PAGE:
You will not only see advertisements in your browser, but also in your e-mail box. You probably immediately think of spam, but that's not what we're aiming at right now (we'll cover spam in tip 7). We mean here promotional emails for which you have signed up, and which contain information about products and services you use or stores where you like to shop. But if all those commercials keep getting mixed up with all your other emails, your mailbox will be virtually useless. Our first tip would be: use Gmail. Gmail has a virtually flawless advertising filter. Advertising does come in, but is neatly classified in the advertising folder. This way you can go through those emails whenever you feel like it and have the time. If you don't want to use Gmail, we recommend that you get an extra email address that you use exclusively for registering with websites. All advertising, updates and other site-related e-mails will then arrive on the account that you have taken especially for that purpose. And you use your regular email account to communicate with friends, family, colleagues and so on. Extra handy: if you suddenly receive advertising on your regular account, you know that the company is not following the rules.

Tip 07: Spam

An advertising e-mail that you have not asked for is called spam. In 2009 spam was responsible for 90% of all e-mail traffic! In 2017, that percentage was a lot lower, but 55% is still a lot. Spam can seriously pollute your mailbox, so it is important to make short work of it. Among other things, Gmail is also very good at separating spam from regular email, and using a separate account works here too. But the most important tip we want to give here: always report spam and phishing emails. In addition, be careful with your email address. Those fun apps you give permission on Facebook? Sometimes those are just ways to get your email address. Online contests, voting, you name it… any place you enter your email address is a place that can lead to an increase in spam.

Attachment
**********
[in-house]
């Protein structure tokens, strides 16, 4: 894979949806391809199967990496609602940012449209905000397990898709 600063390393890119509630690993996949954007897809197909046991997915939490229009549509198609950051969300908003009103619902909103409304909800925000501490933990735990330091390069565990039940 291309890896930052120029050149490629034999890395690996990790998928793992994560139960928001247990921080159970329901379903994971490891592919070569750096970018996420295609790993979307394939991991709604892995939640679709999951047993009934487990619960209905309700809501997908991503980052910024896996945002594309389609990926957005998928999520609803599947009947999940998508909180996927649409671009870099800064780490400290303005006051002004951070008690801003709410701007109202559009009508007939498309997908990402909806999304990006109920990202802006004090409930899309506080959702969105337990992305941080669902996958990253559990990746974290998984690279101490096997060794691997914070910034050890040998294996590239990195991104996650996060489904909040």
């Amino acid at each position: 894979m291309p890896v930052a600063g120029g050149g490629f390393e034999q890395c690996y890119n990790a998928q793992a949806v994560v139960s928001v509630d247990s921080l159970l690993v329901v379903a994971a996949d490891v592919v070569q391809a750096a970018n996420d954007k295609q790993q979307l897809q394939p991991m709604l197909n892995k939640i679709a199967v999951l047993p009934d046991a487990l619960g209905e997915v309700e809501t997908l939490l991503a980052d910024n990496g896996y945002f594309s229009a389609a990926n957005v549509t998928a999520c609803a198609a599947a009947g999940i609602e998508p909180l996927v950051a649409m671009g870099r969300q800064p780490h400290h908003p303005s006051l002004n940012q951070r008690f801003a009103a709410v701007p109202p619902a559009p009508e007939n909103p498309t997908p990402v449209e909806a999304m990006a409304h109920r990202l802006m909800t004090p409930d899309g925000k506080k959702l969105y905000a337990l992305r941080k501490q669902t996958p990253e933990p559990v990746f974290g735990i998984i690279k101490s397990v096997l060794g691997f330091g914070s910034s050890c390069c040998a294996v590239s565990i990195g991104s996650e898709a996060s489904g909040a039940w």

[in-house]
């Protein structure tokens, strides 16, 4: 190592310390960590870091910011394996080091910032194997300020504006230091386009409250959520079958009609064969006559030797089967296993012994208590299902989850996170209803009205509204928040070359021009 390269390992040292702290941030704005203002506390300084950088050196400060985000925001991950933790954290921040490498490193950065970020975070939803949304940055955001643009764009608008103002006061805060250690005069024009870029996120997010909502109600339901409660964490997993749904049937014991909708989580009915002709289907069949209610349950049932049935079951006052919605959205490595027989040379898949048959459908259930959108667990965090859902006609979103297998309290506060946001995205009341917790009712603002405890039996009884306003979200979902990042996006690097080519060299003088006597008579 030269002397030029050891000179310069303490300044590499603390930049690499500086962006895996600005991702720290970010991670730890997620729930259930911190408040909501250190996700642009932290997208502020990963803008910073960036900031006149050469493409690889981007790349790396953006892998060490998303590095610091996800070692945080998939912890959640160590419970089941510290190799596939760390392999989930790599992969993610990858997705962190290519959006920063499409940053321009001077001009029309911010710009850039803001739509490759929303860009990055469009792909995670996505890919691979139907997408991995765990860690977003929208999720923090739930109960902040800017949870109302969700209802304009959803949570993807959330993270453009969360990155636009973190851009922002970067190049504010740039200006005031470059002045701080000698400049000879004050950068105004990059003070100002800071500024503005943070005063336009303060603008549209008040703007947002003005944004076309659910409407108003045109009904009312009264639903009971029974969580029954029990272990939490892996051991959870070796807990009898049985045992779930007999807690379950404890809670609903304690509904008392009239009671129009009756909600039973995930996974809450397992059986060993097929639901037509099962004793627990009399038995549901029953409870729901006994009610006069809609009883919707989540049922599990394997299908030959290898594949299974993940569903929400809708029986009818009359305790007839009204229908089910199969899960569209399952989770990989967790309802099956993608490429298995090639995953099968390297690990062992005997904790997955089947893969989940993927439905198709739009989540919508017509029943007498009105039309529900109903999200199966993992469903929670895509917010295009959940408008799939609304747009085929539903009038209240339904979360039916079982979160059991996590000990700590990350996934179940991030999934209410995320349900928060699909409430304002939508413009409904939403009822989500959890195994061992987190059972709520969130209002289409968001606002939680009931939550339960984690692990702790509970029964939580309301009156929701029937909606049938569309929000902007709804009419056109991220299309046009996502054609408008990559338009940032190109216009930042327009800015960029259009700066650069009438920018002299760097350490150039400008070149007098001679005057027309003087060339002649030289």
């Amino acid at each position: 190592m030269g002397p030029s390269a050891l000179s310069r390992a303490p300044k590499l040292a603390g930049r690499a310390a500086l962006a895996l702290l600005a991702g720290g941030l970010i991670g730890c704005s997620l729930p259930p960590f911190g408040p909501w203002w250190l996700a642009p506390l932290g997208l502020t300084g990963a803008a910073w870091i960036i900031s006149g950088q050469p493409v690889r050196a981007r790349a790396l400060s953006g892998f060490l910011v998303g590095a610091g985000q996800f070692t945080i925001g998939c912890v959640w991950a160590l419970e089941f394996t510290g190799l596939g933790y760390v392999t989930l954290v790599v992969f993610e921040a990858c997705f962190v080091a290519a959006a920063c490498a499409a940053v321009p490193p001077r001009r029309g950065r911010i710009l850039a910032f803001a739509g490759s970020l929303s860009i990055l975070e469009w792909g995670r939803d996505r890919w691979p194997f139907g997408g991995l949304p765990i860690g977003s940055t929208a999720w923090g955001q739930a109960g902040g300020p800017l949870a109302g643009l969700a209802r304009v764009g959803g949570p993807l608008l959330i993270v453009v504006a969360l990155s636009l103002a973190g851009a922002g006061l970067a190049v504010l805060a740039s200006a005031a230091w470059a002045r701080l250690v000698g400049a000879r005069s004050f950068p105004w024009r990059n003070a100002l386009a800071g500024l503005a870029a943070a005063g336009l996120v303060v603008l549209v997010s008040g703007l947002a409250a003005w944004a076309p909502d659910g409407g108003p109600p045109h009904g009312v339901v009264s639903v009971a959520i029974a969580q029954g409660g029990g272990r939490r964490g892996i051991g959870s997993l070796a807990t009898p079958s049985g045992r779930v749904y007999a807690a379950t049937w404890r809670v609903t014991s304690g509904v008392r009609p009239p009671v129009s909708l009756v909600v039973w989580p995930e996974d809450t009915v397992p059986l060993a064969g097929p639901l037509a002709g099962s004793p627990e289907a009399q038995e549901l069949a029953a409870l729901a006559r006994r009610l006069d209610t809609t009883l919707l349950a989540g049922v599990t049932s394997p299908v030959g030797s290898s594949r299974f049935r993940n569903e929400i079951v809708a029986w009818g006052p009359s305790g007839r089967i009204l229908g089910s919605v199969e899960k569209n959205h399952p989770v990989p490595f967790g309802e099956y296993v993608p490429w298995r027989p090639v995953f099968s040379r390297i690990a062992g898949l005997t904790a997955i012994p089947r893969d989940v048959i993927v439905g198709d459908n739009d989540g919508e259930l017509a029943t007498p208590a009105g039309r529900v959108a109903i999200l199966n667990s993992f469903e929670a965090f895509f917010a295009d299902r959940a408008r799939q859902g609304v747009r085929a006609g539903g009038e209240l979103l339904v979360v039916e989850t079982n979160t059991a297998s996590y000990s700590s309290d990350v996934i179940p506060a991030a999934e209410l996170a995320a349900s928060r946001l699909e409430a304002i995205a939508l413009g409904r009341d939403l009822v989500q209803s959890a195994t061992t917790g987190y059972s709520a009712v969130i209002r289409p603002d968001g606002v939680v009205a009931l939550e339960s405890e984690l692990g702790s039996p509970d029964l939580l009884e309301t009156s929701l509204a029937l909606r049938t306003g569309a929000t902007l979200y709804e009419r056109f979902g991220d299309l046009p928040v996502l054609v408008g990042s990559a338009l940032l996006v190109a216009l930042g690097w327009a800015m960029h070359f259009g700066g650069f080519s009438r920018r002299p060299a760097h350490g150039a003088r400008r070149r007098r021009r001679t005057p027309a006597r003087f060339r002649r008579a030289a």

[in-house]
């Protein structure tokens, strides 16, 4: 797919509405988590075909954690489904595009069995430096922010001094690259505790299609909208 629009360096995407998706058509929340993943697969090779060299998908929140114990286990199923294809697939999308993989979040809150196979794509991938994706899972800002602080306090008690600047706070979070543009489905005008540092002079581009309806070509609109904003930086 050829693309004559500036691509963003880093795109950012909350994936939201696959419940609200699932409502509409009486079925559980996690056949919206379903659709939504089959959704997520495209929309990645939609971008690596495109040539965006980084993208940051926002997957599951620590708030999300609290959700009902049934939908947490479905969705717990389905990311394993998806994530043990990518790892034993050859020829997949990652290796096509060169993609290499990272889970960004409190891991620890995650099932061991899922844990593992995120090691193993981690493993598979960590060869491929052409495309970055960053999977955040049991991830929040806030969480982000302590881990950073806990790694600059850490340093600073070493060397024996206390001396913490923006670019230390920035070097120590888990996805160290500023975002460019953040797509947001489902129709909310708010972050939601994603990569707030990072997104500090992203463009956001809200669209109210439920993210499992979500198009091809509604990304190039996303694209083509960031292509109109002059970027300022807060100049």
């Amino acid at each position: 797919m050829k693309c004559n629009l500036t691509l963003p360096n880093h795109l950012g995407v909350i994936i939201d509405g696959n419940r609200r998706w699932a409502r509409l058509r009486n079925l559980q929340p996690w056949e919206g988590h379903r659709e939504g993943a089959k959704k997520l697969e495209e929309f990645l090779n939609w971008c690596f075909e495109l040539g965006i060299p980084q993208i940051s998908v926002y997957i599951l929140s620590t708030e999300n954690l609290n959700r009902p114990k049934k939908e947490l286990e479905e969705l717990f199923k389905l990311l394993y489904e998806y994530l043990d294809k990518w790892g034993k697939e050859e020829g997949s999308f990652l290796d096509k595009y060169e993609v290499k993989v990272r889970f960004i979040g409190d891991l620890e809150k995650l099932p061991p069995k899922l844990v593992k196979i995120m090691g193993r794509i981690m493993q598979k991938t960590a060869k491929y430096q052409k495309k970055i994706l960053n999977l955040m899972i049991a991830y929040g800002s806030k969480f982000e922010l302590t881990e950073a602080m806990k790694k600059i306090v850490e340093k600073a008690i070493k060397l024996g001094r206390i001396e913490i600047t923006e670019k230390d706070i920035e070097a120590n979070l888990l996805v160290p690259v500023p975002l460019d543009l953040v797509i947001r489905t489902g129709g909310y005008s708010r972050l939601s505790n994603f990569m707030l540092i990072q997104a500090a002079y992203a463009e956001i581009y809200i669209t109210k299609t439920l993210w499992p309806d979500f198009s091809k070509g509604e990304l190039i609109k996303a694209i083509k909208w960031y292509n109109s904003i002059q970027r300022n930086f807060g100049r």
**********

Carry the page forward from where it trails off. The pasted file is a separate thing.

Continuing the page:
By the way, also make sure that your username on Twitter, Instagram, etc. is not the same as, for example, the at sign part in your Gmail or Outlook address. Bots scan these kinds of names and produce addresses from them, in the hope that there are a few hits in between (and that happens regularly). You want to prevent spam, not cure it.